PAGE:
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Jody F Millennium Update

February 13, 2002

· This morning the salvage team successfully repositioned the Jody F's bow 30 degrees out to sea to improve the ships ability to handle bad weather and prepare for a possible refloating at high tide tonight.

· The Salvage Master is deballasting the Jody F to provide improved buoyancy. Oil on the vessel, which has not been able to be taken off the ship, is now being transferred internally from the bottom tanks to the upper tanks.

· From midday the salvor will use two helicopters to transport logs from the Jody F to the Juken Nissho Ltd mill site, in Gisborne. This may continue for some time and will create considerable noise.

· The transfer of oil from the Jody F to the HMNZS Endeavour continued until 2.00 am, when strong winds made the transfer operation unsafe. The transfer of oil ceased and the Endeavour departed Gisborne port. It is now anchored at sea where it is waiting to respond as needed.

· Some 200 tonnes of oil is believed to have been transferred from the Jody F, most of which was safely transferred to HMNZS Endeavour. The remainder is in barges moored safely in Gisborne port, or on the quayside.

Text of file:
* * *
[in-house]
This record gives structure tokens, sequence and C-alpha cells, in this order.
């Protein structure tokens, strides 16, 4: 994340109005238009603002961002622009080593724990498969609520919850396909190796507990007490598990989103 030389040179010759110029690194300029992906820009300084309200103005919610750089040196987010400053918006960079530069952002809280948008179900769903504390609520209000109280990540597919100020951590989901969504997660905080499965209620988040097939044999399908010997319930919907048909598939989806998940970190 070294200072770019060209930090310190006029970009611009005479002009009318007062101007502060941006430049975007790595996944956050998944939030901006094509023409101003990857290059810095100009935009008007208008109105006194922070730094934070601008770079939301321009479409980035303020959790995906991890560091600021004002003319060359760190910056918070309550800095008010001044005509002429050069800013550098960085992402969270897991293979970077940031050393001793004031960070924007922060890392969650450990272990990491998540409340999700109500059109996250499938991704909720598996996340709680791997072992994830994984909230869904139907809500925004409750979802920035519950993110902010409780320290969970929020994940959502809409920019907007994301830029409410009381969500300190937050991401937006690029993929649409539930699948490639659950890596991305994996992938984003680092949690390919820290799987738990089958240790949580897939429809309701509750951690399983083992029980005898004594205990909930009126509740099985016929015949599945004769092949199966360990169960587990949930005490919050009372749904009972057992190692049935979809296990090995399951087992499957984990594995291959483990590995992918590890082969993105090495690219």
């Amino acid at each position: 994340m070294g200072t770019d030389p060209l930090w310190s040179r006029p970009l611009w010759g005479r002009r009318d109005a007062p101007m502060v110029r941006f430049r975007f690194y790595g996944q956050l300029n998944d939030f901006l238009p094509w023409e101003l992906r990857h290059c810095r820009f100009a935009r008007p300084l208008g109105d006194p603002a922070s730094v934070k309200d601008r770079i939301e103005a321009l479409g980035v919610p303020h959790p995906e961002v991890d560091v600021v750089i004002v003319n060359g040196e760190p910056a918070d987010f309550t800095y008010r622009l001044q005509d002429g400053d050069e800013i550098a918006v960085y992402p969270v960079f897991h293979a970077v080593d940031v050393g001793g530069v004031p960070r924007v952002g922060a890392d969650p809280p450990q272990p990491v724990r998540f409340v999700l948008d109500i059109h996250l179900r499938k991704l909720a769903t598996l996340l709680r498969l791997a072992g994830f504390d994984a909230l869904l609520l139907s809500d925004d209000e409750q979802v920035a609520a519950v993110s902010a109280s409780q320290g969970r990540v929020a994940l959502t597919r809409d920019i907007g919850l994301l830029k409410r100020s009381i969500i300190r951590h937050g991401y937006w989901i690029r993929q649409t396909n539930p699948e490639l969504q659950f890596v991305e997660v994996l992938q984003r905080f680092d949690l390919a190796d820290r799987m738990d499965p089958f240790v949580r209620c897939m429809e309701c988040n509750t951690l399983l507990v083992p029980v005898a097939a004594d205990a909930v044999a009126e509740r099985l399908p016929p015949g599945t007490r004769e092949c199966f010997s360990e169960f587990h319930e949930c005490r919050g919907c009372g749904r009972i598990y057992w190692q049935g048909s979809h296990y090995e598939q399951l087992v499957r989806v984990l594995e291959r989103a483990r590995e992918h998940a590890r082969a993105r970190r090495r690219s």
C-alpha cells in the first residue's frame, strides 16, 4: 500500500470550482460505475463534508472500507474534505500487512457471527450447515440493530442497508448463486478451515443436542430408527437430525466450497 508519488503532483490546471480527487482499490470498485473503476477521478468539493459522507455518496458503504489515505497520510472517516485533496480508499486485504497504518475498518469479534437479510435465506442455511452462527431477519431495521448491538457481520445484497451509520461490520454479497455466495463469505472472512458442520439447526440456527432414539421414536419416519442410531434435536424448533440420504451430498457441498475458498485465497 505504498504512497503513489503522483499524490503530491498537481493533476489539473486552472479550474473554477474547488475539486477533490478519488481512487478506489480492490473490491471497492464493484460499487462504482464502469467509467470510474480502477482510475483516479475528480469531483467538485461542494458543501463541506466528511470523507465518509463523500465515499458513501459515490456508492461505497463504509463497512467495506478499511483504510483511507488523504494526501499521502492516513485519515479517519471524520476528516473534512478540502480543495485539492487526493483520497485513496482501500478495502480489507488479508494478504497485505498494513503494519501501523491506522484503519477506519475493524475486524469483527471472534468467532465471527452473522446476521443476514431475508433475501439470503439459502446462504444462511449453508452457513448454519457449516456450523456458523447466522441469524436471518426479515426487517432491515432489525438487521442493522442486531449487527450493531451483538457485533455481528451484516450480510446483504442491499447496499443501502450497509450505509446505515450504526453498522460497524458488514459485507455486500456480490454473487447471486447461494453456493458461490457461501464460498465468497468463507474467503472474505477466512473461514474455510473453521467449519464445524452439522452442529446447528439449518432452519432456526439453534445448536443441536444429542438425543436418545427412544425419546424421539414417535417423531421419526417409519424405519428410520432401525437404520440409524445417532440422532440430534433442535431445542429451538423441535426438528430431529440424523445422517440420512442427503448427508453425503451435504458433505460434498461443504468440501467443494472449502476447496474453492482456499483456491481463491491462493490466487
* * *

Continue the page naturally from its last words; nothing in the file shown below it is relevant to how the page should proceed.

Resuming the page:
· A deep depression lying east of Gisborne is forecast to hit Poverty Bay tonight. This depression will bring galeforce winds by noon with strong seas by late afternoon. These conditions are expected to remain for between one and two days.

· When the salvor attempts to pull the ship out of its present position and away from the shore, there is likely to be residual oil underneath and around the ship that may come ashore. The MSA has prepared resources to manage this.

· Booms are ready to protect key areas as required.

· Three teams are working in conjunction with local iwi, to set up a precautionary boom in the entrance of the Wherowhero Lagoon area. Teams are working to clean up a few small tar balls found at the high tide mark.

· Ngai Tamanuhiri have put a rahui on the Wherowhero Lagoon area.

· An Australian Maritime Safety Authority beach expert undertook a rigorous beach assessment. Cawthron Institute staff surveyed the shoreline around Kaiti Beach, Sponge Bay and beyond to assess the environmental impact of the spill.

· The public is asked not to touch oiled birds for their own safety. Please report any sightings to 025 230 5105.

· Regional council staff are on standby as a contingency for rapid response as required.

· The estimated cost of the clean-up operation to date is around $500,000. The spiller is liable for this cost.

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